Edited by William Byron Forbush This is a book that will never die — one of the great English classics. . . . Reprinted here in its most complete form, it brings to life the days when “a noble army, men and boys, the matron and the maid,” “climbed the steep ascent of heaven, ‘mid peril, toil, and pain.” “After the Bible itself, no book so profoundly influenced early Protestant sentiment as the Book of Martyrs. Even in our time, it is still a living force. It is more than a record of persecution. It is an arsenal of controversy, a storehouse of romance, as well as a source of edification.”
Fox’s Book of Martyrs is in the public domain and may be freely used and distributed.
Bishop Ridley and Bishop Latimer Part 3 of 6
Once converted, he became eager for the conversion of others, and commenced to be public preacher, and private instructor in the university. His sermons were so pointed against the absurdity of praying in the Latin tongue, and withholding the oracles of salvation from the people who were to be saved by belief in them, that he drew upon himself the pulpit animadversions of several of the resident friars and heads of houses, whom he subsequently silenced by his severe criticisms and eloquent arguments. This was at Christmas, 1529. At length Dr. West preached against Mr. Latimer at Barwell Abbey, and prohibited him from preaching again in the churches of the university, notwithstanding which, he continued during three years to advocate openly the cause of Christ, and even his enemies confessed the power of those talents he possessed. Mr. Bilney remained here some time with Mr. Latimer, and thus the place where they frequently walked together obtained the name of Heretics’ Hill.
Mr. Latimer at this time traced out the innocence of a poor woman, accused by her husband of the murder of her child. Having preached before King Henry VIII at Windsor, he obtained the unfortunate mother’s pardon. This, with many other benevolent acts, served only to excite the spleen of his adversaries. He was summoned before Cardinal Wolsey for heresy, but being a strenuous supporter of the king’s supremacy, in opposition to the pope’s, by favor of Lord Cromwell and Dr. Buts, (the king’s physician,) he obtained the living of West Kingston, in Wiltshire. For his sermons here against purgatory, the immaculacy of the Virgin, and the worship of images, he was cited to appear before Warham, archbishop of Canterbury, and John, bishop of London. He was required to subscribe certain articles, expressive of his conformity to the accustomed usages; and there is reason to think, after repeated weekly examinations, that he did subscribe, as they did not seem to involve any important article of belief.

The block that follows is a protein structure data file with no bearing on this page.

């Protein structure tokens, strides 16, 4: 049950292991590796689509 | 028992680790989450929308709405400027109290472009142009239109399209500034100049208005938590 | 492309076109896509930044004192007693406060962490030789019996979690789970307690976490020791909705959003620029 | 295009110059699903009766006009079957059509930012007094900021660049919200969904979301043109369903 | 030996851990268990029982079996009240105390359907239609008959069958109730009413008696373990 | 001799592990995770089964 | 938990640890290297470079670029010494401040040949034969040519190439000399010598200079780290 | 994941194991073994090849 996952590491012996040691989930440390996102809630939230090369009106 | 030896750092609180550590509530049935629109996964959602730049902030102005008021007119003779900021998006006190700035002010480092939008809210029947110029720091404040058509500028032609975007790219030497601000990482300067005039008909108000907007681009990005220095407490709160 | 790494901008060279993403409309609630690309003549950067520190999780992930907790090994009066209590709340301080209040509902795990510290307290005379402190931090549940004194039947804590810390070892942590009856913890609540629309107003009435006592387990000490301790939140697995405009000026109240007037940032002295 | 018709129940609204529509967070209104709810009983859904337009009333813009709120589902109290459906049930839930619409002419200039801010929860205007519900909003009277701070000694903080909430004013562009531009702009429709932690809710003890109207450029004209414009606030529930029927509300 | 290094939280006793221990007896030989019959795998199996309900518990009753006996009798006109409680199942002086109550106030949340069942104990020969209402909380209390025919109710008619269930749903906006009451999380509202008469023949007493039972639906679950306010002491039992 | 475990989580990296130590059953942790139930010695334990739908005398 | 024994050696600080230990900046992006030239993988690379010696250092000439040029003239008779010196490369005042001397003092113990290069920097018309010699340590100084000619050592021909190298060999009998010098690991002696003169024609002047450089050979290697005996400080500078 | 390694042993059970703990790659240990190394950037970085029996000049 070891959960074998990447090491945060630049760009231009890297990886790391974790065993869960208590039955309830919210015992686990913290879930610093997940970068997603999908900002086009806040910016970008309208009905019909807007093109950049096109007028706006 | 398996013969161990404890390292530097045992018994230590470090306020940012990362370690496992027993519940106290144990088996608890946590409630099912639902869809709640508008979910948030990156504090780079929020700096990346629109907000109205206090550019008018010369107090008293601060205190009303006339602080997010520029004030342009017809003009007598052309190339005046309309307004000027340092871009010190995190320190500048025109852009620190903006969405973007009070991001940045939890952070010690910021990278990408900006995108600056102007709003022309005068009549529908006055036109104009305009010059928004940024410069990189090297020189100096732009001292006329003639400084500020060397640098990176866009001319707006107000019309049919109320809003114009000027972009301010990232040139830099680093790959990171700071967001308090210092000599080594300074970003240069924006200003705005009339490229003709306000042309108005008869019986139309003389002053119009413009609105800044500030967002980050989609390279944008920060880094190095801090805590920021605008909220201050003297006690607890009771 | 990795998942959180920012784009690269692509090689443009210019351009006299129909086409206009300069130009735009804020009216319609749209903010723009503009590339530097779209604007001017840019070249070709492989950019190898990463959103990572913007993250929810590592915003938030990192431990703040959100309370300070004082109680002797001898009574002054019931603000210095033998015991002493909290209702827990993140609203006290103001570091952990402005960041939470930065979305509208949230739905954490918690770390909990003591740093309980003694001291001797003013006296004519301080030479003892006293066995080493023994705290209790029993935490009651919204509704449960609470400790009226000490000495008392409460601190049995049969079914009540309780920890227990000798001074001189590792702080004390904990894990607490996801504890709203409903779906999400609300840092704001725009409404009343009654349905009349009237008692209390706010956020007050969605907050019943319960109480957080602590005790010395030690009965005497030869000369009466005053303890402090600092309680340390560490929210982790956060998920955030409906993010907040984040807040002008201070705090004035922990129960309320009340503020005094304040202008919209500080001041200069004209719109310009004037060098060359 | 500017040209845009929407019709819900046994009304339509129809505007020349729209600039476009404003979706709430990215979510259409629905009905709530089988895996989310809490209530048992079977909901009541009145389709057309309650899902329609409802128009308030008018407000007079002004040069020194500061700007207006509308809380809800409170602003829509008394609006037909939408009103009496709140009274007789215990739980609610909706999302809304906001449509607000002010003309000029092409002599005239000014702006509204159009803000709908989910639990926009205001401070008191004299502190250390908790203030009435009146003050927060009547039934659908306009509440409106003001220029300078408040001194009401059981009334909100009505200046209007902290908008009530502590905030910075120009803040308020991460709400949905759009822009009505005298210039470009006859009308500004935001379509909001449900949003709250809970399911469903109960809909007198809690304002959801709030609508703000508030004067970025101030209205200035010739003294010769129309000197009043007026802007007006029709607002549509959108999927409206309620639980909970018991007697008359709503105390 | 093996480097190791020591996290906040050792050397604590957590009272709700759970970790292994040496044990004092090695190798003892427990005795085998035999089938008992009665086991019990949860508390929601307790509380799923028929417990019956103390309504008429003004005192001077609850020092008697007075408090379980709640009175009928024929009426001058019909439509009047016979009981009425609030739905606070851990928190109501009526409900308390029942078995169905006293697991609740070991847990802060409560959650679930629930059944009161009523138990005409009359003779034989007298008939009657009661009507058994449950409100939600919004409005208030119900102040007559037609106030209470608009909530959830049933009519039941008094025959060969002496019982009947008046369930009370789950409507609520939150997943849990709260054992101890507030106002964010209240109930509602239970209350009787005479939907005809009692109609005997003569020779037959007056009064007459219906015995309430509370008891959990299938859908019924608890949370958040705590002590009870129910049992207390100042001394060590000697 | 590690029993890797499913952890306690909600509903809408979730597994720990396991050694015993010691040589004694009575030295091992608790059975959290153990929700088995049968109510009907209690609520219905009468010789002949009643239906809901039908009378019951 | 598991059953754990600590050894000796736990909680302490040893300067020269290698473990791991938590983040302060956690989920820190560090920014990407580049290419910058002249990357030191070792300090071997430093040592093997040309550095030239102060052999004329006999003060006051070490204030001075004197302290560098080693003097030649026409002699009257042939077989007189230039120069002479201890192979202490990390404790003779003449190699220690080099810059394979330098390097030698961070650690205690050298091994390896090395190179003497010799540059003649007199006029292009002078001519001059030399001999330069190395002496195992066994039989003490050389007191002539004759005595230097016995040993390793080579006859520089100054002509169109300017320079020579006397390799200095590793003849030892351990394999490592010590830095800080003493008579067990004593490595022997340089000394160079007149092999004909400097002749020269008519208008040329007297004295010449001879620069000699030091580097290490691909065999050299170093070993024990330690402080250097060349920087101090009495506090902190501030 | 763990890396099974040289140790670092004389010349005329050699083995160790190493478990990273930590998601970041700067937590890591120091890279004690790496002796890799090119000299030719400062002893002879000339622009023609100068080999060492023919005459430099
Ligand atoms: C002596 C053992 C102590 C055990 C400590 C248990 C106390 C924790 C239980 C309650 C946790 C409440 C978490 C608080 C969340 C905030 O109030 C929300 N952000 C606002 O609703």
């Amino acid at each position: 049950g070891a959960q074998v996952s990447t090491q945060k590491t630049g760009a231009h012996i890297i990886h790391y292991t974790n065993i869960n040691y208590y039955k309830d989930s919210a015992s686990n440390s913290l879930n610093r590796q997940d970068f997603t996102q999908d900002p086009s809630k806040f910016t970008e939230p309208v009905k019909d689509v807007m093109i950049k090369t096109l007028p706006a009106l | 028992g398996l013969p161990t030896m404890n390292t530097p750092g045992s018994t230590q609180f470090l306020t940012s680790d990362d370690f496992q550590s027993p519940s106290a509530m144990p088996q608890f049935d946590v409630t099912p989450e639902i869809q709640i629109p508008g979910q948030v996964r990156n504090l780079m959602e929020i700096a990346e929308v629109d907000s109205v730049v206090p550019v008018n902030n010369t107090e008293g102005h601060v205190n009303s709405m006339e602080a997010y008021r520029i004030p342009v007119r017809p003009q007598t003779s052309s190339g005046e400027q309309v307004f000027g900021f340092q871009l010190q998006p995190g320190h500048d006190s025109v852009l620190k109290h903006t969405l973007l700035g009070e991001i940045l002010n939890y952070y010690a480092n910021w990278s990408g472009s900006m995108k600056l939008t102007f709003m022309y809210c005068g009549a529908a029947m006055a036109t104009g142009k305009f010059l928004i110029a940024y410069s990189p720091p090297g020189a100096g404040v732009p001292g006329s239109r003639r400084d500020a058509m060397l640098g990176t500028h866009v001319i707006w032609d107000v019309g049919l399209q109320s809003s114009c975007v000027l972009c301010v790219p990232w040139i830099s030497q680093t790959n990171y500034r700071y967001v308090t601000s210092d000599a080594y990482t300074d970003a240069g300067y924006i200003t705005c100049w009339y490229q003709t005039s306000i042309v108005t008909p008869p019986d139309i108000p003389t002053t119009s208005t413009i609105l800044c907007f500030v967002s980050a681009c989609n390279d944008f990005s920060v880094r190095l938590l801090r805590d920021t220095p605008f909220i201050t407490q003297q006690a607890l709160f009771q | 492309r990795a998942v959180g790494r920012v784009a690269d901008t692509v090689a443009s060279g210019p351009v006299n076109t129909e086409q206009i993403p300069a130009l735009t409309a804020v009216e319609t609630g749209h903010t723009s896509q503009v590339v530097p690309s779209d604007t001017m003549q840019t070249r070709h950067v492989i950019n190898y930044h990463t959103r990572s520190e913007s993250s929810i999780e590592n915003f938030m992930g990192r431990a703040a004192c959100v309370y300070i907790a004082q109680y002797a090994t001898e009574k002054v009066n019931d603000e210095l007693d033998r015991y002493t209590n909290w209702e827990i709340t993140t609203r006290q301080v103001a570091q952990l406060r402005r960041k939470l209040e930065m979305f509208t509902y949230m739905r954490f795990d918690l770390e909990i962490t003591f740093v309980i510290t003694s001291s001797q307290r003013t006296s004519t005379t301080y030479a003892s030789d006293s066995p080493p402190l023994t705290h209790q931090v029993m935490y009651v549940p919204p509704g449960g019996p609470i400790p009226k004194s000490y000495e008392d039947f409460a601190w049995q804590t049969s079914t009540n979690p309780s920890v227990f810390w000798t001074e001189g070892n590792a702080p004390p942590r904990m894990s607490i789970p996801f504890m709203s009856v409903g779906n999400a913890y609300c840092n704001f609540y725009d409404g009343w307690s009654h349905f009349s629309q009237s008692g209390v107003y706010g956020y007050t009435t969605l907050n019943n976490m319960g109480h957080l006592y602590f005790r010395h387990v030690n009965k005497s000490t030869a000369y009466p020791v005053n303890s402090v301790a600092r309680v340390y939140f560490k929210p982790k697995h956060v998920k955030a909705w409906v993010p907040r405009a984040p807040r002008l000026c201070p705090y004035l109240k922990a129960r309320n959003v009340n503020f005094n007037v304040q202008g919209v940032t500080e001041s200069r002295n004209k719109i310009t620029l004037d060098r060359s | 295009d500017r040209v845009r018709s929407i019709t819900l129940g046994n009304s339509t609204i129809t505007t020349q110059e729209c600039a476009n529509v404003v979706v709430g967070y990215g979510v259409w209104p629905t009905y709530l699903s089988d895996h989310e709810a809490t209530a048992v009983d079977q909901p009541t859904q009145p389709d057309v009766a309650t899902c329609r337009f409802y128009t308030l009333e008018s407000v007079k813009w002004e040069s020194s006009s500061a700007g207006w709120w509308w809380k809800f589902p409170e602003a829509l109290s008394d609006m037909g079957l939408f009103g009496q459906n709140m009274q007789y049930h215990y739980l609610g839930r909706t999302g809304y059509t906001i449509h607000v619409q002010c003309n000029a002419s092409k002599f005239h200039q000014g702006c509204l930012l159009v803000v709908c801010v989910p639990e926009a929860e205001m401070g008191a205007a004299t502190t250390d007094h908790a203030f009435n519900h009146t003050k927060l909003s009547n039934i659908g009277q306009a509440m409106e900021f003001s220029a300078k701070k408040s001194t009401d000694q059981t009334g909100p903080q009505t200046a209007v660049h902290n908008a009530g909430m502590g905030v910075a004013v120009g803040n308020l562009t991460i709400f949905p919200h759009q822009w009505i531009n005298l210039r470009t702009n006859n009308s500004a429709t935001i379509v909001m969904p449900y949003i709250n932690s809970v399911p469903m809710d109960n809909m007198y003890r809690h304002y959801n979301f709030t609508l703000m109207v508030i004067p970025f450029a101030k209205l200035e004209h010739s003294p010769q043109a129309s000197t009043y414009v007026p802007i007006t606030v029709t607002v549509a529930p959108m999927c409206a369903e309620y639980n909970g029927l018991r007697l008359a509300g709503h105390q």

Guided by Providence, he escaped the subtle nets of his persecutors, and at length, through the powerful friends before mentioned, became bishop of Worcester, in which function he qualified or explained away most of the papal ceremonies he was for form’s sake under the necessity of complying with. He continued in this active and dignified employment some years.
Beginning afresh to set forth his plow he labored in the Lord’s harvest most fruitfully, discharging his talent as well in divers places of this realm, as before the king at the court. In the same place of the inward garden, which was before applied to lascivious and courtly pastimes, there he dispensed the fruitful Word of the glorious Gospel of Jesus Christ, preaching there before the king and his whole court, to the edification of many.
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